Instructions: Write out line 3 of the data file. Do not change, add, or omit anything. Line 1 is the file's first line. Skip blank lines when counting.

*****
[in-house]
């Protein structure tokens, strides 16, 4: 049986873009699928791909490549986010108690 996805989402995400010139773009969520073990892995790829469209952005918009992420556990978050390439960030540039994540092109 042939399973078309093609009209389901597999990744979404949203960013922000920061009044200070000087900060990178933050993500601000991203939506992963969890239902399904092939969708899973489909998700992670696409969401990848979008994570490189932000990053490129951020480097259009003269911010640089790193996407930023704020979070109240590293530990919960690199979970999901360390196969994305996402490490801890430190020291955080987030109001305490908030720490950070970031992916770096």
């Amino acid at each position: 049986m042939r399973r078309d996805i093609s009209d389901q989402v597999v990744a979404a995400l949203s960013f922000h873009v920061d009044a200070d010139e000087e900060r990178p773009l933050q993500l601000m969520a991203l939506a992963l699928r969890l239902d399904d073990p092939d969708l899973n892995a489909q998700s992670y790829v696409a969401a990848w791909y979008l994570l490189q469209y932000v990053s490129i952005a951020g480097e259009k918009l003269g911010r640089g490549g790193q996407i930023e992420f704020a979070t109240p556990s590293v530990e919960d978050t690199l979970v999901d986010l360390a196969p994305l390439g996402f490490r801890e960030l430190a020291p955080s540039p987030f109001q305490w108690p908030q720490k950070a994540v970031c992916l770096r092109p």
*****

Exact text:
């Amino acid at each position: 049986m042939r399973r078309d996805i093609s009209d389901q989402v597999v990744a979404a995400l949203s960013f922000h873009v920061d009044a200070d010139e000087e900060r990178p773009l933050q993500l601000m969520a991203l939506a992963l699928r969890l239902d399904d073990p092939d969708l899973n892995a489909q998700s992670y790829v696409a969401a990848w791909y979008l994570l490189q469209y932000v990053s490129i952005a951020g480097e259009k918009l003269g911010r640089g490549g790193q996407i930023e992420f704020a979070t109240p556990s590293v530990e919960d978050t690199l979970v999901d986010l360390a196969p994305l390439g996402f490490r801890e960030l430190a020291p955080s540039p987030f109001q305490w108690p908030q720490k950070a994540v970031c992916l770096r092109p």